Saturday, October 3, 2009

Mark Mabry Photo Exhibit Brings Story of Christ to Life

I had the chance to interview my great friend Mark Mabry and some of the other creators of the new Reflections of Christ exhibit Another Testament. The story that came out of the interview did not get posted on any of our work Web sites because of the number of stories relating to General Conference that would take up all the space and time for this weekend. So, I am sharing what I wrote because I believe that the exhibit is amazing and is a great visual into understanding what Mormons believe about who Jesus Christ is. I can't take sole credit for this. My awesome assistant Jeanette did amazing research and writing. She and I both wrote two separate pieces, but decided to combine the two into one story. Jeanette is a great writer and handled interviewing Mark with class and professionalism.

Anyhow, here is the story:

The Book of Mormon, a companion scripture to the Holy Bible, recounts a resurrected Jesus Christ visiting the American continent, fulfilling prophecies foretold by Biblical prophets such as Isaiah. Photographer Mark Mabry captures those moments in Another Testament, the second installment of the Reflections of Christ photo exhibit, currently on display in the Joseph Smith Memorial Building on Temple Square.

Mabry chose the ruins of Copan in Honduras to bring to life the third book of Nephi in The Book of Mormon. “There’s a unique spirit to this story about Christ, the one-to-one interaction with the resurrected Christ,” Mabry explains. “There’s not a whole lot of that recorded in the Bible, even though we know it was happening. But meeting the resurrected Christ — can there be anything more intense than that?”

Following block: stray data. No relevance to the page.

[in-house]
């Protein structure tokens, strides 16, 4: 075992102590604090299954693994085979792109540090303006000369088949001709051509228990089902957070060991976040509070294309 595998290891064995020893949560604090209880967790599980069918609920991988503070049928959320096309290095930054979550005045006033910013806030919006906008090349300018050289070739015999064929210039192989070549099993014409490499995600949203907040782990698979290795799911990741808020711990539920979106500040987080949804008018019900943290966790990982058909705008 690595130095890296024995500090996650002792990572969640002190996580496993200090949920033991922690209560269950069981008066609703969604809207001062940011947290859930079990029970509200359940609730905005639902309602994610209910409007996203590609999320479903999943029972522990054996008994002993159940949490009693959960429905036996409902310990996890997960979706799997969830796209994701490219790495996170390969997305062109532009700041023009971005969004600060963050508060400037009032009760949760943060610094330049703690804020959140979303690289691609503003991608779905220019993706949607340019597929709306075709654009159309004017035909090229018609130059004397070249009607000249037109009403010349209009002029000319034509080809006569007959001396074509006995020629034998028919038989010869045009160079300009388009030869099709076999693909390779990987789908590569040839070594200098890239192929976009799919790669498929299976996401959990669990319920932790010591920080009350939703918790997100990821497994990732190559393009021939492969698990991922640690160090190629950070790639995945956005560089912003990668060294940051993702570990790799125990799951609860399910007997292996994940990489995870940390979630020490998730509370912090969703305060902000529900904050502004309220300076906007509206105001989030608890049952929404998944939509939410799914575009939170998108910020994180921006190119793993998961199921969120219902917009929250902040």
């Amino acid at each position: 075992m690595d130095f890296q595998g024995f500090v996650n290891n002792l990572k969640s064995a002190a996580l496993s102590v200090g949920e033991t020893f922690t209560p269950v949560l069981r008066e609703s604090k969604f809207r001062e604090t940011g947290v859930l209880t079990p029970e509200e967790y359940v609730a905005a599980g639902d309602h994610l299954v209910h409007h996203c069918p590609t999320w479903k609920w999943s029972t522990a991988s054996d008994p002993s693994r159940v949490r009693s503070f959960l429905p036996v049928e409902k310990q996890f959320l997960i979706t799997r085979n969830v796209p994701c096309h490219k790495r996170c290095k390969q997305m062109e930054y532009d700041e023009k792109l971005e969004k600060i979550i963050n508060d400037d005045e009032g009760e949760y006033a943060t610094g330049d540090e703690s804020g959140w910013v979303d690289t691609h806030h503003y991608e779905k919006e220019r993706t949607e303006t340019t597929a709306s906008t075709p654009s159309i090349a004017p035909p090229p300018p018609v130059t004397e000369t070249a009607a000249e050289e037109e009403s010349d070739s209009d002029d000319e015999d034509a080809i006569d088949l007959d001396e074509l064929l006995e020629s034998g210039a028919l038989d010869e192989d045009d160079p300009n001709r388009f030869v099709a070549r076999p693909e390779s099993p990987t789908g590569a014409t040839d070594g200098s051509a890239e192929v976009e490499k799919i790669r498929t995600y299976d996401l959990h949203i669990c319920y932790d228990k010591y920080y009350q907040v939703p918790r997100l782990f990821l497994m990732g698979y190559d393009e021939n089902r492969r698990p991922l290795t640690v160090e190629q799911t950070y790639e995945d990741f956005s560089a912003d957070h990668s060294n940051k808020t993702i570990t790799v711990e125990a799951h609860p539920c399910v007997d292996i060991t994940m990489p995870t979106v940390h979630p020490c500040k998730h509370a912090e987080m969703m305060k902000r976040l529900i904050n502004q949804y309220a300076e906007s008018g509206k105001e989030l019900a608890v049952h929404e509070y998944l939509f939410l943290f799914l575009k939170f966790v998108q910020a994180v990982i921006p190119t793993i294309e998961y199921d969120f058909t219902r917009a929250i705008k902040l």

The Mayan ruins were an ideal location, but it was the people of Honduras who convinced Mabry to relocate the set. Untrained actors, who happened to be members of The Church of Jesus Christ of Latter-day Saints, were asked to act as they would if they were meeting Jesus Christ one on one. It became an emotional day for everyone involved.

“It’s full of relief, and it’s full of joy, and we can all kind of identify with that longing to finally be with the Savior,” Mabry said in describing the expressions and emotions in the Hondurans’ faces.

Lorena, a young mother who has gradually lost the use of her legs, chose to participate. Mabry was sensitive to the situation, but Lorena insisted on taking the part of a crippled woman who Christ would heal.

“She willingly did the role,” Mabry said. “She probably had no clue how powerful that was going to be.”

Freddie Ashby, a featured musician on the exhibit soundtrack, hopes those individuals not familiar with the Book of Mormon account will see the exhibit and “come to a realization that Christ knows them.”

“It can be reduced down to just me and you sitting here talking, and that’s the type of relationship you can have with your Savior,” Ashby said.

The exhibit is now open in the Joseph Smith Memorial Building on Temple Square and will run until Sunday, October 11, 2009.

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